Monticello in Virginia Apr. 26. 24.
It is now 35. years since I had the great pleasure of becoming acquainted with you in Paris since we saw Louis XVI. led in triumph by his people thro’ the streets of his capital. these years have been like ages in the events without seeming at all to have bettered the condn of man. yet his mind has been advancing, a sentiment of his wrongs has been spreading, and it will end in the his rights. to this nothing is wanting but a general concurrence of will, and some accident will produce that. at a subsequent period you were so kind as to recall me to your recollection on the publicn of your invaluable book on the Philosophy of the humand mind a copy of which you sent me, and I have been happy to see it become the text book of most of our colleges & academies, and pass thro’ several reimpressions in the US. an occurrence of a character dear to us both leads again to a renewal of our recollections and associates us in an occasion of still rendering some service to those we are about to leave. the state of Virgi of which I am a native and resident is establishing an university on a scale as extensive and liberal as circumstances permit or call for. we have been 4. or 5. years in preparing our buildings which are now ready to receive their tenants. we proceed therefore to the engaging Professors, and anxious to recieve none but of the highest grade of science in their respective lines we find we must have recourse to Europe where alone that grade is to be found, and to Gr. Br. of preference as the land of our own language, morals, manners and habits. to make the selection we send a special agent who will have the honor of delivering you this letter. he is well educated himself in most of the branches of science of correct morals and habits, an enlarged mind, and a discretion meriting entire confidence. from the universities of Oxford and Cambridge where we expect he will find persons duly qualified in the particular branches which these seminaries are respectively eminent, he will pass on to Edinburg distinguished for it’s school of Medecine as well as other sciences. there he will be a perfect stranger, and would have to grope his way in darkness and uncertainty. you can lighten his path, and . your knolege of persons and characters there can guard him against and lead him to the consummation of our wishes. we do not expect to engage the high characters there who are at the head of their schools, established in offices, honors & emoluments which can be bettered no where, but we know there is always a junior set of aspirants, treading on their heels, ready to take their places, and as well & sometimes better qualified than they are. these persons, unsettled as yet, surrounded by competitors of equal claims and perhaps greater credit and interest, may be willing to accept a comfortable certainty here in place of uncertain hopes there, and a lingering delay of even these. from this description of persons we may hope to procure characters of the first order of science. but how to distinguish them? for we are told that were the mission of our agent once known, he would be overwhelmed with applicants, unworthy as well as worthy, yet all supported on recommendns and certificates equally , and by names so respectable as to discrimination. yet this discrimination is all-important to us. an unlucky selection at first would blast all our prospects. let me beseech you then good Sir to lead mr Gilmer by the hand in his researches, to him the competent characters & guard him against those not so. besides the first degree of eminence in science, a Professor with us must be of sober and correct morals & habits, having the talent of communicating his knolege with facility, and of an accomodating and peacable temper. the latter is all important for the harmony of the institution. for minuter particulars I will refer you to mr Gilmer who possesses a full knolege of every thing & our full confidence in every thing. he takes with him plans of our establmt which will shew the comfortable accommodns provided for the Professors whether with or without families, and by the expensiveness and extent of the scale they will see it is not an ephemeral thing to which they are invited.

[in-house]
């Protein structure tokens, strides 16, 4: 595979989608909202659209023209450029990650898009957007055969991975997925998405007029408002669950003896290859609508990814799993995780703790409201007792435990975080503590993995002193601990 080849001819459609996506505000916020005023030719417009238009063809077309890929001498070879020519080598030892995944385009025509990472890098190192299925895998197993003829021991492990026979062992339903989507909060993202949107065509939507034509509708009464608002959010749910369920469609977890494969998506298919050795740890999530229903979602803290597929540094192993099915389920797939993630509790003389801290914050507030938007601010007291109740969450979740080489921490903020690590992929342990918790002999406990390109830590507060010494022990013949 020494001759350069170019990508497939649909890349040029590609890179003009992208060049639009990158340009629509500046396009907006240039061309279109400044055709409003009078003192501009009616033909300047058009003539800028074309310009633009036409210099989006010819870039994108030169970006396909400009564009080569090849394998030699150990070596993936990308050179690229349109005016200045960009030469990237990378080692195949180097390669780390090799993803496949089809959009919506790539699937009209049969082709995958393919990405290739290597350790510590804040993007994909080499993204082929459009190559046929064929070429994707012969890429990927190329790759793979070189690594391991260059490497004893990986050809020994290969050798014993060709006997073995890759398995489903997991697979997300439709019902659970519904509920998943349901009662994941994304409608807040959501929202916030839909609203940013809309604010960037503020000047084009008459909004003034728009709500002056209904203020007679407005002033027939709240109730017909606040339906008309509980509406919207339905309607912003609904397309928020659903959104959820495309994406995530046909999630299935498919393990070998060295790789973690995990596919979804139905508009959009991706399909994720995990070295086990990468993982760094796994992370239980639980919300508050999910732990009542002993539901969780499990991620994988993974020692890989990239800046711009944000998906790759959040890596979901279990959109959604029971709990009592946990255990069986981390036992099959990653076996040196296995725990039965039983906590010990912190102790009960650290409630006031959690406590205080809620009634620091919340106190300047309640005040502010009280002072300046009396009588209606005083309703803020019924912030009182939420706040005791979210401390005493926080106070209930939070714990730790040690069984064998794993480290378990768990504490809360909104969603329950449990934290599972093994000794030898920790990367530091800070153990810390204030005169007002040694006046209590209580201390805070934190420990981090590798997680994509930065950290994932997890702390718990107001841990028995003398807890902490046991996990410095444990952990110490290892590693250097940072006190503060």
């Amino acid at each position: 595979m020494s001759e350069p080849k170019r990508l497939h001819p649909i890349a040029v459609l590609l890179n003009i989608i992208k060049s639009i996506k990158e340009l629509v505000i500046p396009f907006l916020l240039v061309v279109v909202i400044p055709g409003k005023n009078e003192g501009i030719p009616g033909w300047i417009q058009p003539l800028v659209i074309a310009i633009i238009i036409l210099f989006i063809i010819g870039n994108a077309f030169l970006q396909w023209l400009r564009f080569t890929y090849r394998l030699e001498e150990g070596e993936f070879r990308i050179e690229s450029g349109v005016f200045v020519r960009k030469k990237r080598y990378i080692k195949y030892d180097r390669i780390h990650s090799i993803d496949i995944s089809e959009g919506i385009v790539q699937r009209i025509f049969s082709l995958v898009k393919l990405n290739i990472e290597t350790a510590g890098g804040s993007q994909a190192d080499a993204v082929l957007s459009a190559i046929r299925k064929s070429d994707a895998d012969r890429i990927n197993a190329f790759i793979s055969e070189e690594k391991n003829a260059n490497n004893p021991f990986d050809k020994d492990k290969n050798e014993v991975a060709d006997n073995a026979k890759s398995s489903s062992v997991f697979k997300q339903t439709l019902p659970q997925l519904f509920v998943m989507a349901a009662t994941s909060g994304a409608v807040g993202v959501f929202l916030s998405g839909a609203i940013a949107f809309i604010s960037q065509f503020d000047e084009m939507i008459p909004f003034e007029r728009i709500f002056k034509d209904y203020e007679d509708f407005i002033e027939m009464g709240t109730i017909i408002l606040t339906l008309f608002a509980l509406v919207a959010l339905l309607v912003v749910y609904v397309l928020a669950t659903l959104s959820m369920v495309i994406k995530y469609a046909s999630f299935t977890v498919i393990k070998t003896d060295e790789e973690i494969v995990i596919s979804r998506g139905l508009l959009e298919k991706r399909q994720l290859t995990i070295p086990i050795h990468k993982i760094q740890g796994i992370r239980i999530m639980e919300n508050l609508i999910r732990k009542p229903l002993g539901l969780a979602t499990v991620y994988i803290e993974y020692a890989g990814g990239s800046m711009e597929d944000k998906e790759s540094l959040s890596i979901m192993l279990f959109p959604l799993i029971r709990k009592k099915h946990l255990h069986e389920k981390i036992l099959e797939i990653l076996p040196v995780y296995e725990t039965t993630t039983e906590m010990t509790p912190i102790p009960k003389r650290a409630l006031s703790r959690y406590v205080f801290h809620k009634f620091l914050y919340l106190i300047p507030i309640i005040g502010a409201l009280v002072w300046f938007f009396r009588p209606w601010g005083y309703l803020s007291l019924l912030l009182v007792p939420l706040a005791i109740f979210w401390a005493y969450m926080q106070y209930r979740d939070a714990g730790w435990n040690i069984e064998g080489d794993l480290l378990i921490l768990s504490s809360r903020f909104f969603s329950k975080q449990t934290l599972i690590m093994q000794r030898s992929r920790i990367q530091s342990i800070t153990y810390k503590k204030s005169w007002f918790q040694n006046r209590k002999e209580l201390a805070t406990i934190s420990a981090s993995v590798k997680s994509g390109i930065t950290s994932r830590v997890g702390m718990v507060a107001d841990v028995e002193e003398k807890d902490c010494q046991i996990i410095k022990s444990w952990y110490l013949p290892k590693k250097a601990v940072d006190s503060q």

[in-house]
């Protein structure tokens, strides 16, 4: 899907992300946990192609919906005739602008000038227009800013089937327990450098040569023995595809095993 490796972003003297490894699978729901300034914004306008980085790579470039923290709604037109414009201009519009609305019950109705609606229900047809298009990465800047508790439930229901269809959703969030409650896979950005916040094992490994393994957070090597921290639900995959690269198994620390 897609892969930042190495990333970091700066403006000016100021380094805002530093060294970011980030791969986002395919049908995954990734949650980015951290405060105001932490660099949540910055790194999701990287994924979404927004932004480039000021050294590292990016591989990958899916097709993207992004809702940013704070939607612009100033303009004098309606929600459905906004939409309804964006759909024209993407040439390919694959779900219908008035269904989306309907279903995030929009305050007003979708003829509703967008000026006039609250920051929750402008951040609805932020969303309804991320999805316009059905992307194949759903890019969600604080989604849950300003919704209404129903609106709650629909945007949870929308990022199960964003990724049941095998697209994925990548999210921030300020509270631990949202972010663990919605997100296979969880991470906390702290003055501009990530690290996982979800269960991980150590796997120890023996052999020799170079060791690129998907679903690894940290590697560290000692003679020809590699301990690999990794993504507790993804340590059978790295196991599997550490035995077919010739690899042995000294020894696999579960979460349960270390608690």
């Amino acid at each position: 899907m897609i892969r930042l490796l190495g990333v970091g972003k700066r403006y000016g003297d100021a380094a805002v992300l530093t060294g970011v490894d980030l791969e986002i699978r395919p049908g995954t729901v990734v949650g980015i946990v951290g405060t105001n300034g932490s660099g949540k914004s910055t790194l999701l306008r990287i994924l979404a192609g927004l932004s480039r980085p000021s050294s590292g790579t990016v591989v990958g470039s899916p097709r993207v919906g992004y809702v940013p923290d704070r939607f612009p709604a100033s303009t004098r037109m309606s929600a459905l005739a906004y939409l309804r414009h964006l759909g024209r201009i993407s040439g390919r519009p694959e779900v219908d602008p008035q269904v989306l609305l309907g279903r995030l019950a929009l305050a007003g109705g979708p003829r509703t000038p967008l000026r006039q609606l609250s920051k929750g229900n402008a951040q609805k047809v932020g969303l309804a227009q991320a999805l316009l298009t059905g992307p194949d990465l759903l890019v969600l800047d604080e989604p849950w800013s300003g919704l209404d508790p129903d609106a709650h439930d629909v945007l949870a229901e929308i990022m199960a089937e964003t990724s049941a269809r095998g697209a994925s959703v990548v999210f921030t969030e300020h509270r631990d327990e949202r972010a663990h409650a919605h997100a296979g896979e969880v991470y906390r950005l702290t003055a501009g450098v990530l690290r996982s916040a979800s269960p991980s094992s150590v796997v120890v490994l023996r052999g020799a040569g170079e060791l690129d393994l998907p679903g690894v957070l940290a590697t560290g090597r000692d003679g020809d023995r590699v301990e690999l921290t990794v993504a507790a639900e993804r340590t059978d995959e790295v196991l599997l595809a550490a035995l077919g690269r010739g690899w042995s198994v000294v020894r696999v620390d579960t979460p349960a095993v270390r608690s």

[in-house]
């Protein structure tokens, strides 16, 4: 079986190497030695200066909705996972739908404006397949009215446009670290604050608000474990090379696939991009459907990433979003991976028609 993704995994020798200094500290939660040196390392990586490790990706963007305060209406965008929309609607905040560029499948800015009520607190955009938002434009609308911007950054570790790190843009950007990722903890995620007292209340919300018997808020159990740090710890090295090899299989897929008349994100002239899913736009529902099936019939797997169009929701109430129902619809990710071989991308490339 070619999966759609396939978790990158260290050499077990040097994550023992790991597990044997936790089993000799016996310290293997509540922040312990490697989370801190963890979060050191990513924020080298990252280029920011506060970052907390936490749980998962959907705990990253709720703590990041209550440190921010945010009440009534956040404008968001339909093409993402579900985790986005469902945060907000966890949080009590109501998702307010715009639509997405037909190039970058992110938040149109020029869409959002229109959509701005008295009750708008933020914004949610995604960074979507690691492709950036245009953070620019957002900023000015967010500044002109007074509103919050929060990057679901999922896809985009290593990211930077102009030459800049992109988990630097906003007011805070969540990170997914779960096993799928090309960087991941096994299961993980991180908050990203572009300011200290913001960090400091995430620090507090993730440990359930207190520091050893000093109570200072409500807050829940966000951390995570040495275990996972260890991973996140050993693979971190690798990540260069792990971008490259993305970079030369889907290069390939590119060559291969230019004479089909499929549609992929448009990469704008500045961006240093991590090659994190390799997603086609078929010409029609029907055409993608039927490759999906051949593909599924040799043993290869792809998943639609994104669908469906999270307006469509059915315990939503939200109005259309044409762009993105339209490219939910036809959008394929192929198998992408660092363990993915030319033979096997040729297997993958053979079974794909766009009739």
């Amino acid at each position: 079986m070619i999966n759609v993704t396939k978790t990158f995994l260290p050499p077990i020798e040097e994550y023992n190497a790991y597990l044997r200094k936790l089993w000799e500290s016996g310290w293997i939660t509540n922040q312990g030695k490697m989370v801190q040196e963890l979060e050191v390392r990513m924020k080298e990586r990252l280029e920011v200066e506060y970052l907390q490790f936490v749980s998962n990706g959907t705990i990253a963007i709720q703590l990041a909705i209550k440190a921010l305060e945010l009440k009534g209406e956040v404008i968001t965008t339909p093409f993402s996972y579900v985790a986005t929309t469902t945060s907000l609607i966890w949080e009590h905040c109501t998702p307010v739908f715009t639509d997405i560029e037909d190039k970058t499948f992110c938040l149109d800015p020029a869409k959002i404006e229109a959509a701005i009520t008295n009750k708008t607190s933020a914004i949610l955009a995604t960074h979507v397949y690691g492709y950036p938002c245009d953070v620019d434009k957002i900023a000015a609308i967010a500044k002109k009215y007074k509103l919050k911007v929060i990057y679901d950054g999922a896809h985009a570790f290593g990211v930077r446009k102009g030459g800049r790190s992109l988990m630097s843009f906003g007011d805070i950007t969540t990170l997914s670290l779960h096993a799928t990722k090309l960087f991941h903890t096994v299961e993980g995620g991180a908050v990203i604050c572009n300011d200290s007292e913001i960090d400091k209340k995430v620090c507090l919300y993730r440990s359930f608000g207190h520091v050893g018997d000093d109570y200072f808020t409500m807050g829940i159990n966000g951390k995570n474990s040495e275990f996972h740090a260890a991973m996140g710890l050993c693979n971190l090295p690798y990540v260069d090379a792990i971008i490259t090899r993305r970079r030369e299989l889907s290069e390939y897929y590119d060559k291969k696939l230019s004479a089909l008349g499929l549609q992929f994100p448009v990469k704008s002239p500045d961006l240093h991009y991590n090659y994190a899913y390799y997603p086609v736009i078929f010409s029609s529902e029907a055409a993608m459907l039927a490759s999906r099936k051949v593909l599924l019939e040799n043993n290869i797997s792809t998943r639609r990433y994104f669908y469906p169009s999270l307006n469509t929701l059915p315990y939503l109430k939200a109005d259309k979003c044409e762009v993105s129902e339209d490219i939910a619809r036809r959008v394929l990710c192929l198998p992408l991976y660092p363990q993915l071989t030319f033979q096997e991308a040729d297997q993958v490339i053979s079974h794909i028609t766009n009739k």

a knoledge of your character & disposns to do good dispenses with all apology for the trouble I give you. while the character and success of this institn involving the future hopes and happiness of my country will justify the anxieties I feel in the choice of professors, I am sure the object will excite in your breast such sympathies of kind disposn, as will give us the benefits we ask of your counsels & attentions. and with my acknolegements for these accept assurances of constant and sincere attamt, esteem & respect.